An Effective Python Environment: Making Yourself at Home

by Dane Hillard Aug 14, 2019 basics tools
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When you’re first learning a new programming language, a lot of your time and effort go into understanding the syntax, code style, and built-in tooling. This is just as true for Python as it is for any other language. Once you gain enough familiarity to be comfortable with the ins and outs of Python, you can start to invest time into building a Python environment that will foster your productivity.

Your shell is more than a prebuilt program provided to you as-is. It’s a framework on which you can build an ecosystem. This ecosystem will come to fit your needs so that you can spend less time fiddling and more time thinking about the next big project you’re working on.

Although no two developers have the same setup, there are a number of choices everyone faces when cultivating their Python environment. It’s important to understand each of these decisions and the options available to you!

By the end of this article, you’ll be able to answer questions like:

  • What shell should I use? What terminal should I use?
  • What version(s) of Python can I use?
  • How do I manage dependencies for different projects?
  • How can I make my tools do some of the work for me?

Once you’ve answered these questions for yourself, you can embark on the journey of creating a Python environment to call your very own. Let’s get started!


When you use a command-line interface (CLI), you execute commands and see their output. A shell is a program that provides this (usually text-based) interface to you. Shells often provide their own programming language that you can use to manipulate files, install software, and so on.

There are more unique shells than could be reasonably listed here, so you’ll see a few prominent ones. Others differ in syntax or enhanced features, but they generally provide the same core functionality.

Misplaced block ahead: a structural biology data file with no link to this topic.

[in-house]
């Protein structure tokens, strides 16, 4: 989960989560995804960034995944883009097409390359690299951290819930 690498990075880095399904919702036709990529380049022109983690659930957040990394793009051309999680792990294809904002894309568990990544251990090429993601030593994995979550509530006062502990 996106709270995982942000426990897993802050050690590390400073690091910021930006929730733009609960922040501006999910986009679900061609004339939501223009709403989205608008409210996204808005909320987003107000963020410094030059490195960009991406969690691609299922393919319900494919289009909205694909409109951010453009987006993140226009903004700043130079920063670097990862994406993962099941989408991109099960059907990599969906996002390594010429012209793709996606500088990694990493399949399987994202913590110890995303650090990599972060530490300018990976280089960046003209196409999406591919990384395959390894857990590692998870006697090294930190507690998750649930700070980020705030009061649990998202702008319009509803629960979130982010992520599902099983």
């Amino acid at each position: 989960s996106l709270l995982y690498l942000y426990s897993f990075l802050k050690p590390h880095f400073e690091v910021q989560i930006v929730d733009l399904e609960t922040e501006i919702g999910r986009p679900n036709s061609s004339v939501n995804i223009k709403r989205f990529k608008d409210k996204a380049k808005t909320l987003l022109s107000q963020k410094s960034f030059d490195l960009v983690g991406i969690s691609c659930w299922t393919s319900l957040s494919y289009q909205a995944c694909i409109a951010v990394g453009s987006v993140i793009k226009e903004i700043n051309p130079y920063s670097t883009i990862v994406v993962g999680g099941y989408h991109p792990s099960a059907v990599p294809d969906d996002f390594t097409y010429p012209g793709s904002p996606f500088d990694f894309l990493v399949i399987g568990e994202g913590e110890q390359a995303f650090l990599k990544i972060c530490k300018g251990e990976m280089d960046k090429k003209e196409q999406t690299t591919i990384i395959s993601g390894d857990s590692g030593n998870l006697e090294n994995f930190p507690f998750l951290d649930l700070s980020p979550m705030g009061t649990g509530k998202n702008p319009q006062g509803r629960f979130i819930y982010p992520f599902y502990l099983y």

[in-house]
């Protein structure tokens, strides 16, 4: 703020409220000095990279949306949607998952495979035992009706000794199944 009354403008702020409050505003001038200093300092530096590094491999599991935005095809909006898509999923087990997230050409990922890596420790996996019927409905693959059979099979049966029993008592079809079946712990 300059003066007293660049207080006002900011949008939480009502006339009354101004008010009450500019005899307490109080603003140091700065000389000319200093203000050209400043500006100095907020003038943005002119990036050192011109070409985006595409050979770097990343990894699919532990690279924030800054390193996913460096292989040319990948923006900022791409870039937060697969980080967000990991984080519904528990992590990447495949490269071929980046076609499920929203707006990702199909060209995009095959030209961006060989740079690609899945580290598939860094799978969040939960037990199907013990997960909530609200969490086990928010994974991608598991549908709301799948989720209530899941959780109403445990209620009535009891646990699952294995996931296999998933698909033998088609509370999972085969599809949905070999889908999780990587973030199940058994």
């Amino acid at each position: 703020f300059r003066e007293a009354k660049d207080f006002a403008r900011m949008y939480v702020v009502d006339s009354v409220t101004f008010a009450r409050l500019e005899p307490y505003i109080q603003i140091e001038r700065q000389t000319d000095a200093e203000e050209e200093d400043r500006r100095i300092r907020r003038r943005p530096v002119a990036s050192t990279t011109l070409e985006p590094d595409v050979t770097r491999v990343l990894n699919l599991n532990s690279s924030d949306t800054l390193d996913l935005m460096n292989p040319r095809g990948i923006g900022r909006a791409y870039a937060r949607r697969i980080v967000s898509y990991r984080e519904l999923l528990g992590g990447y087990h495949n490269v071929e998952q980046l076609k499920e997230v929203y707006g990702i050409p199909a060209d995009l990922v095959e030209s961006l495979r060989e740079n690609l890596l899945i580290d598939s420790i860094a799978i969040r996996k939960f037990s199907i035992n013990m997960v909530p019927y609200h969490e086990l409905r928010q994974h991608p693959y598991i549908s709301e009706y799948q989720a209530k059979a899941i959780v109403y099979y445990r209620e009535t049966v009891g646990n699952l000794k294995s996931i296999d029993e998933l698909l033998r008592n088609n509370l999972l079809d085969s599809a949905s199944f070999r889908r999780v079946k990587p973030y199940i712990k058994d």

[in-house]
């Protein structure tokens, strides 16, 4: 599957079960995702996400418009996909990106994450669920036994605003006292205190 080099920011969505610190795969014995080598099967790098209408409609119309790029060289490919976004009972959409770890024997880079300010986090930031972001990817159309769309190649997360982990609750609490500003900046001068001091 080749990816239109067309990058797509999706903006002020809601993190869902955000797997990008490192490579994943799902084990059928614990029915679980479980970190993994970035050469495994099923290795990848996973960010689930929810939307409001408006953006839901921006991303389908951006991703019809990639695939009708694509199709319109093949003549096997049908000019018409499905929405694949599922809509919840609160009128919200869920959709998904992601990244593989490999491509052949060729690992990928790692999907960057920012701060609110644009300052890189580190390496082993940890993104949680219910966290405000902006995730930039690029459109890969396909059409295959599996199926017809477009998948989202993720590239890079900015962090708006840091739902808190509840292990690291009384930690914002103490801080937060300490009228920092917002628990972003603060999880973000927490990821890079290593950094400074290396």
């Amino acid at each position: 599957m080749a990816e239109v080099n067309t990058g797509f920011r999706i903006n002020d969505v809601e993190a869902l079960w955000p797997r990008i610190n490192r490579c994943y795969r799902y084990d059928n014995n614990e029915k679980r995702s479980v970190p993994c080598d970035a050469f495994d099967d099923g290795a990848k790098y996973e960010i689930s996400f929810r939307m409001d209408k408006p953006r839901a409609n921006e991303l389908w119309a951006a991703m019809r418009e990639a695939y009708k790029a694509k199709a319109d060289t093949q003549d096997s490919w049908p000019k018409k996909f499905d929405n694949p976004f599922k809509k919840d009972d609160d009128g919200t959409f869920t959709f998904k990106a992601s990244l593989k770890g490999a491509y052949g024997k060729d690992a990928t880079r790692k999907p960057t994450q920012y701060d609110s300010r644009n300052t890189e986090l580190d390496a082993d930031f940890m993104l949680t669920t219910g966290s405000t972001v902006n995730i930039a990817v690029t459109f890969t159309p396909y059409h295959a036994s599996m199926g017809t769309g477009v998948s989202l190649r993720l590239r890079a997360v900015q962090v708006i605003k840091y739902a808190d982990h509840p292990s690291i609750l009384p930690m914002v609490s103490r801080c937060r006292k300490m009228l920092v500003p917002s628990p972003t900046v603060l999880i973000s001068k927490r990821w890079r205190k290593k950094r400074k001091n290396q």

Unix Shells

Unix is a family of operating systems first developed in the early days of computing. Unix’s popularity has lasted through today, heavily inspiring Linux and macOS. The first shells were developed for use with Unix and Unix-like operating systems.

Bourne Shell (sh)

The Bourne shell—developed by Stephen Bourne for Bell Labs in 1979—was one of the first to incorporate the idea of environment variables, conditionals, and loops. It has provided a strong basis for many other shells in use today and is still available on most systems at /bin/sh.

Bourne-Again Shell (bash)

Built on the success of the original Bourne shell, bash introduced improved user-interaction features. With bash, you get Tab completion, history, and wildcard searching for commands and paths. The bash programming language provides more data types, like arrays.

Z Shell (zsh)

zsh combines many of the best features from other shells along with a few of its own tricks into one experience. zsh offers autocorrection of misspelled commands, shorthand for manipulating multiple files, and advanced options for customizing your command prompt.

zsh also provides a framework for deep customization. The Oh My Zsh project supplies a rich set of themes and plugins, and is often used hand in hand with zsh.

macOS will ship with zsh as its default shell starting with Catalina, speaking to the shell’s popularity. Consider acquainting yourself with zsh now so that you’ll be comfortable with it going forward.


If you’re feeling particularly adventurous, you can give Xonsh a try. Xonsh is a shell that combines some features of other Unix-like shells with the power of Python syntax. You can use the language you already know to accomplish tasks on your filesystem and so on.

Although Xonsh is powerful, it lacks the compatibility other shells tend to share. You might not be able to run many existing shell scripts in Xonsh as a result. If you find that you like Xonsh, but compatibility is a concern, then you can use Xonsh as a supplement to your activities in a more widely used shell.

Windows Shells

Similarly to Unix-like operating systems, Windows also offers a number of options when it comes to shells. The shells offered in Windows vary in features and syntax, so you may need to try several to find one you like best.